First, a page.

FULL JOIN dbo.ngrams8k(@string2, 1) ng2 ON ng1.token = ng2.token
WHERE ng1.token IS NULL OR ng2.token IS NULL;

To use this logic against a table you could use CROSS APPLY like so:

-- Sample data
DECLARE @table TABLE (string1 varchar(100), string2 varchar(100));
INSERT @table VALUES ('aaabbcd','ddbca'),('abcddd','cda');

-- Solution using CROSS APPLY
SELECT * 
FROM @table t
CROSS APPLY
(
  SELECT AllSame = COALESCE(MAX(0),1)
  FROM dbo.ngrams8k(t.string1, 1) ng1
  FULL JOIN dbo.ngrams8k(t.string2, 1) ng2 ON ng1.token = ng2.token
  WHERE ng1.token IS NULL OR ng2.token IS NULL
) x;

Results:

string1   string2   AllSame
--------- --------- --------
aaabbcd   ddbca     1
abcddd    cda       0

Not only will this be the fastest solution presented thus far, notice that we're getting the job done with as little code possible.

UPDATE TO INCLUDE COMPARE PERFORMANCE TO MARTIN SMITH'S SOLUTION

-- sample data
IF OBJECT_ID('tempdb..#sample') IS NOT NULL DROP TABLE #sample;
SELECT TOP (10000)
  string1 = replicate('a',abs(checksum(newid())%5))+replicate('b',abs(checksum(newid())%4))+
            replicate('c',abs(checksum(newid())%5))+replicate('d',abs(checksum(newid())%4))+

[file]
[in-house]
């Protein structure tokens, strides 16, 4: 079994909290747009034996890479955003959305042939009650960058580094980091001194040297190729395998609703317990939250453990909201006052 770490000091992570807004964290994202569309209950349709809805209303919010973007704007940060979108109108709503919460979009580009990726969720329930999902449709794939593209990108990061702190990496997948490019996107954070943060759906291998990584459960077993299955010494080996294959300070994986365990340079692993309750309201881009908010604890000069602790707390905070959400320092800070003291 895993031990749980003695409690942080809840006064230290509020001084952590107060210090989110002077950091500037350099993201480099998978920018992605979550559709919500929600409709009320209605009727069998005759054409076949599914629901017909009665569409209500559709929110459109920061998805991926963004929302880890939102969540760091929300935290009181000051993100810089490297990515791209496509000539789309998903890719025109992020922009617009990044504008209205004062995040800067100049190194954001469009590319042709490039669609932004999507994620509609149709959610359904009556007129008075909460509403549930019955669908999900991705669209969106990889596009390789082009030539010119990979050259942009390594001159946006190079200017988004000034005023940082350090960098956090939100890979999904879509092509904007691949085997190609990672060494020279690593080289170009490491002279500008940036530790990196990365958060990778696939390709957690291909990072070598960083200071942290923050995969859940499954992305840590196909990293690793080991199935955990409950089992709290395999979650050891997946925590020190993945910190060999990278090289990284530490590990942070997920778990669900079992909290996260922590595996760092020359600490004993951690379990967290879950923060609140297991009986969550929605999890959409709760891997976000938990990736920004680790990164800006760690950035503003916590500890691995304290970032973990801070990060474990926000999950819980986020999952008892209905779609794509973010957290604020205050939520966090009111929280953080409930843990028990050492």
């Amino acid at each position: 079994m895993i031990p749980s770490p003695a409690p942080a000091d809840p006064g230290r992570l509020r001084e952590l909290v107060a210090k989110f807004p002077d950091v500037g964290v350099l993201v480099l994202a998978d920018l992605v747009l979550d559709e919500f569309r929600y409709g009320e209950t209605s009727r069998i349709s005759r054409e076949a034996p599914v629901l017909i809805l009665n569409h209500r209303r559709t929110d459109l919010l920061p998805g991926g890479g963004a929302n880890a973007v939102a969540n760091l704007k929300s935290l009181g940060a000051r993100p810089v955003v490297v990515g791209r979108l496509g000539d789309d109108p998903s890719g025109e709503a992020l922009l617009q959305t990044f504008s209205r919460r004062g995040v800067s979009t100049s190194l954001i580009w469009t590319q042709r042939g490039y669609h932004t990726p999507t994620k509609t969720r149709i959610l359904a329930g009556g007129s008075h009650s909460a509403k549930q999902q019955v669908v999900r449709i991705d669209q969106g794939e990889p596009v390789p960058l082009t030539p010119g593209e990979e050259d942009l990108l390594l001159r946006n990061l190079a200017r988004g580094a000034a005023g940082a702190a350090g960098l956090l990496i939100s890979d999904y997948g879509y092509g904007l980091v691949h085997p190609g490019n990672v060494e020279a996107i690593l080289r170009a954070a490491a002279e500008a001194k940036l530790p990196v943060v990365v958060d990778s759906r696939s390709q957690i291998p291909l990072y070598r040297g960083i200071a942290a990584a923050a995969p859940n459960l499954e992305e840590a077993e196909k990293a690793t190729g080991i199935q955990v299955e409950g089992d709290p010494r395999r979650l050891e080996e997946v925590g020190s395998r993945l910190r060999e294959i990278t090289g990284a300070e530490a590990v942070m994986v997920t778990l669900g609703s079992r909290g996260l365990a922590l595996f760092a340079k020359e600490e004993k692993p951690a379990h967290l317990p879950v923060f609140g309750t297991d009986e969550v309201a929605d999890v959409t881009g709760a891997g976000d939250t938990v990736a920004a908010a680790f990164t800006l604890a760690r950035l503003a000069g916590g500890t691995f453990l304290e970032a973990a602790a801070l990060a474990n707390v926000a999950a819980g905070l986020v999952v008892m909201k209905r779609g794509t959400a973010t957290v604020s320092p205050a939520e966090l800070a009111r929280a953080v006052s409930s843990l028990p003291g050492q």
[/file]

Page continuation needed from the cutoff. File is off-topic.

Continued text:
replicate('e',abs(checksum(newid())%5))+replicate('f',abs(checksum(newid())%4)),
  string2 = replicate('a',abs(checksum(newid())%5))+replicate('b',abs(checksum(newid())%4))+
            replicate('c',abs(checksum(newid())%5))+replicate('d',abs(checksum(newid())%4))+
            replicate('e',abs(checksum(newid())%5))+replicate('f',abs(checksum(newid())%4))
INTO #sample
FROM sys.all_columns a, sys.all_columns b;

SET NOCOUNT ON;
SET STATISTICS TIME ON;
PRINT 'ajb serial'+char(10)+replicate('-',50);
SELECT flag 
FROM #sample t
CROSS APPLY
(
  SELECT Flag = COALESCE(MAX(0),1)
  FROM dbo.ngrams8k(t.string1, 1) ng1
  FULL JOIN dbo.ngrams8k(t.string2, 1) ng2 ON ng1.token = ng2.token
  WHERE ng1.token IS NULL OR ng2.token IS NULL
) x
OPTION (MAXDOP 1);

PRINT 'ajb parallel'+char(10)+replicate('-',50);
SELECT flag 
FROM #sample t
CROSS APPLY
(
  SELECT Flag = COALESCE(MAX(0),1)
  FROM dbo.ngrams8k(t.string1, 1) ng1
  FULL JOIN dbo.ngrams8k(t.string2, 1) ng2 ON ng1.token = ng2.token
  WHERE ng1.token IS NULL OR ng2.token IS NULL
) x
OPTION (querytraceon 8649);

PRINT 'M Smith - serial'+char(10)+replicate('-',50);
WITH Nums AS 
(
  SELECT TOP (100) ROW_NUMBER() OVER ( ORDER BY (SELECT NULL)) number
  FROM sys.all_columns 
)
SELECT flag
FROM #sample T
CROSS APPLY (SELECT CASE WHEN Min(Cnt) = 2 THEN 1 ELSE 0 END AS Flag 
             FROM   (SELECT Count(*) AS Cnt 
                     FROM   (SELECT 1                           AS s, 
                                    Substring(t.string1, N1.number, 1) AS c 
                             FROM   Nums N1 
                             WHERE  N1.number <= Len(t.string1) 
                             UNION 
                             SELECT 2                           AS s, 
                                    Substring(t.string2, N2.number, 1) AS c 
                             FROM   Nums N2